Troy Davis

At the Texas Capitol on Friday, students commemorated the death of a man they say was wrongly executed and protested against the death penalty.

Troy Davis was executed in Atlanta by lethal injection on Wednesday, Sept. 21, after being on death row for 20 years. He was convicted in 1991 for killing a police officer.

Protesters held up red and black signs during the demonstration that read, “End the death penalty” and “We are all Troy Davis.” The event began with its three organizers holding up one of their signs, and as the evening went on, protesters trickled in on bikes and on foot, ready to show their support.

One student at the protest said a group of people gathered outside the Capitol on Wednesday, hoping for a last-minute stay for the execution.

“It was excruciating,” said computer sciences senior Ruben Fitch about Wednesday night. “There were about 40 people out here protesting, hoping he would get a stay. We were out here for a good while.”

According to the Associate Press, during Davis’ 1991 trial no physical evidence was presented, and seven of the nine witnesses against Davis have gone back on their testimonies, saying they were pressured by police.

Before the execution, the Georgia State Board of Pardons and Paroles received more than 630,000 letters asking for a pardon for Davis. Archbishop Desmond Tutu, former President Jimmy Carter and 51 members of Congress all sent letters, and the Board rejected pleas by Davis’ lawyers on Sept. 20.

Davis insisted he was innocent to his final breath.

Davis’ death led Plan II Honors senior Victoria Hopper to organize Friday’s protest, and she said she gathered support by creating a Facebook event.

“We decided we were irritated by what was happening,” Hopper said. “We can’t support a justice system that has irrevocable consequences.”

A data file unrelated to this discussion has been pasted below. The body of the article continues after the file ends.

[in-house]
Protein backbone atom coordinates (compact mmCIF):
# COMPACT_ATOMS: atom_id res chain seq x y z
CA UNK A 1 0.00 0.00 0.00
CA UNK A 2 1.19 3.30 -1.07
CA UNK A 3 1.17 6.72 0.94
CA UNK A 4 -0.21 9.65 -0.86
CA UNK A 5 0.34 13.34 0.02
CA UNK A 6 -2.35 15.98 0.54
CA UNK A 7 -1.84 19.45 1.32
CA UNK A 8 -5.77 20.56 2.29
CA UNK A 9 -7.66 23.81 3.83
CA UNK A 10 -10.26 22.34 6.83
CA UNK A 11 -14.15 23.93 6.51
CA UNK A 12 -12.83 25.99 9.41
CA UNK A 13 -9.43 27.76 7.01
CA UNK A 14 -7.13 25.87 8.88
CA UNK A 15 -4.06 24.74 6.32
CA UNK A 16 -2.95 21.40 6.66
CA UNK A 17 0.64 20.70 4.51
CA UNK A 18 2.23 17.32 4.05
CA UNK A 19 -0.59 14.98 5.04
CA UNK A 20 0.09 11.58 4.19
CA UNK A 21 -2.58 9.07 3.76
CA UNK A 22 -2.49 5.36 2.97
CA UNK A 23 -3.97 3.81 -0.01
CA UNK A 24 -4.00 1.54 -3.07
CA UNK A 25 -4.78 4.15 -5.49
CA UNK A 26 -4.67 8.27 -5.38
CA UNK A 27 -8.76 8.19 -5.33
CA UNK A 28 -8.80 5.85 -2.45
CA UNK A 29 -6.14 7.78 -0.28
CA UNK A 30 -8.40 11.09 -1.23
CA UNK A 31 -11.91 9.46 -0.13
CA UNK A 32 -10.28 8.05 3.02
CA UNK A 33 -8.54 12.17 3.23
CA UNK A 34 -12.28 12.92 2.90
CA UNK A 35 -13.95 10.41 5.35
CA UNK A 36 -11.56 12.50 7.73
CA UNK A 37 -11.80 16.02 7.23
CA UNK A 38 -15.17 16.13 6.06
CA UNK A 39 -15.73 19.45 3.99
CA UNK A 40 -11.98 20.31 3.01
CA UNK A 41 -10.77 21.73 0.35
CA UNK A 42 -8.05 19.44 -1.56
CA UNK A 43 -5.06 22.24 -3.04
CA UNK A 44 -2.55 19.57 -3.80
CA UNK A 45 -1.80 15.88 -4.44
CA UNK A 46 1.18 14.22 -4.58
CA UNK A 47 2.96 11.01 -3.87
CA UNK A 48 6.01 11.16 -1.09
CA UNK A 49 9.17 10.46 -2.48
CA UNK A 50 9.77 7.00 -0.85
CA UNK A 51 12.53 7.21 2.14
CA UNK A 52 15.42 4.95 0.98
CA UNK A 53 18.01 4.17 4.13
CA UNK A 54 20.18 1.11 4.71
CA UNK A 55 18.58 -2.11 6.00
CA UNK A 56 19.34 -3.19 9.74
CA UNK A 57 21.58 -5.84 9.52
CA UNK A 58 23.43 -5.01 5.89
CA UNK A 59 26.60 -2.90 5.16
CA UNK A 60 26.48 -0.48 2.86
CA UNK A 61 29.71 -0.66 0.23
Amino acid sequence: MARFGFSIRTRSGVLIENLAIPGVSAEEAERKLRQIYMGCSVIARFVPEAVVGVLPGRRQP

Hopper got the protest together with the help of two friends, Plan II Honors seniors Jamie Boyle and Melanie Scruggs. All three reached out in various ways to notify others about the protest, hoping to draw support for the demonstration against the death penalty.

“The Troy Davis case has given this issue a lot of momentum,” Hopper said.

The protesters were not only UT students, but other Austin residents and passersby also felt compelled to show their support for Davis.

“We feel like this issue of the death penalty is timely because of the Troy Davis case,” Scruggs said. 

Troy Davis was executed in Georgia at 11:08 p.m. Wednesday. He was denied a stay by the Supreme Court, despite serious doubts about his case.

Let me give a brief synopsis: Troy Davis’ is no ordinary case. He was convicted in 1991 of murdering a police officer in Georgia. There was no physical evidence, no weapon ever found. There were only nine witnesses leading to this man’s future in prison. He was sentenced to death row, a place already fraught with claims of racism and arbitrariness.

Then the case against him collapsed as seven of the nine witnesses came forward with changed stories and claims of police coercion. They recanted their testimonies, but the judge determined that these witnesses were “unreliable” and declined to review the case against Troy Davis.

This is where we stand. Years later, we are still holding rallies in his support all over the world. This time, things didn’t work out. He has been given four execution dates, all of which were stayed — until Wednesday. Our criminal justice system is hardly doing justice by executing an innocent man. Is the death penalty worth it?

The Annual March to Abolish the Death Penalty will be held Oct. 22 at the Capitol.

— Anne Kuhnen
President, Texas Amnesty 

JACKSON, Ga. — Georgia inmate Troy Davis maintained his innocence until the very end, saying he did not kill an off-duty officer in 1989.

Davis made his final statement as he was strapped to a gurney. He was executed at 11:08 p.m. on Wednesday. Davis told the family of officer Mark MacPhail that he did not kill their son, father and brother.

Davis said the incident that happened that night was not his fault and he didn’t have a gun. Davis’ claims of innocence drew worldwide support from hundreds of thousands of people. Courts, however, consistently ruled against him.

MacPhail’s family believes Davis was guilty.